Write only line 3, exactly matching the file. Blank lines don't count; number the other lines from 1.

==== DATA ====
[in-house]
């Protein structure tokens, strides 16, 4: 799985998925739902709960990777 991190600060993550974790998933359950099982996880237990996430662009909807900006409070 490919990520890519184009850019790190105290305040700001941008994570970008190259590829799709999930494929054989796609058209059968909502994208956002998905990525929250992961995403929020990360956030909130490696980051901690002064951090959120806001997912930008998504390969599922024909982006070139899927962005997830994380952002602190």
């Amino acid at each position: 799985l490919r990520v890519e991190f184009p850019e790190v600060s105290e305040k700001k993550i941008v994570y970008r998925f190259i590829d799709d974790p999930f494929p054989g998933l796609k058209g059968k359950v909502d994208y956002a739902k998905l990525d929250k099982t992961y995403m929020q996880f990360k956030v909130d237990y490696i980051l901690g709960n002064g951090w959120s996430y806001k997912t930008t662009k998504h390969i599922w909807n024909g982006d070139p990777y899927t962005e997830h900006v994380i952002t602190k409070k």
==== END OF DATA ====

């Amino acid at each position: 799985l490919r990520v890519e991190f184009p850019e790190v600060s105290e305040k700001k993550i941008v994570y970008r998925f190259i590829d799709d974790p999930f494929p054989g998933l796609k058209g059968k359950v909502d994208y956002a739902k998905l990525d929250k099982t992961y995403m929020q996880f990360k956030v909130d237990y490696i980051l901690g709960n002064g951090w959120s996430y806001k997912t930008t662009k998504h390969i599922w909807n024909g982006d070139p990777y899927t962005e997830h900006v994380i952002t602190k409070k």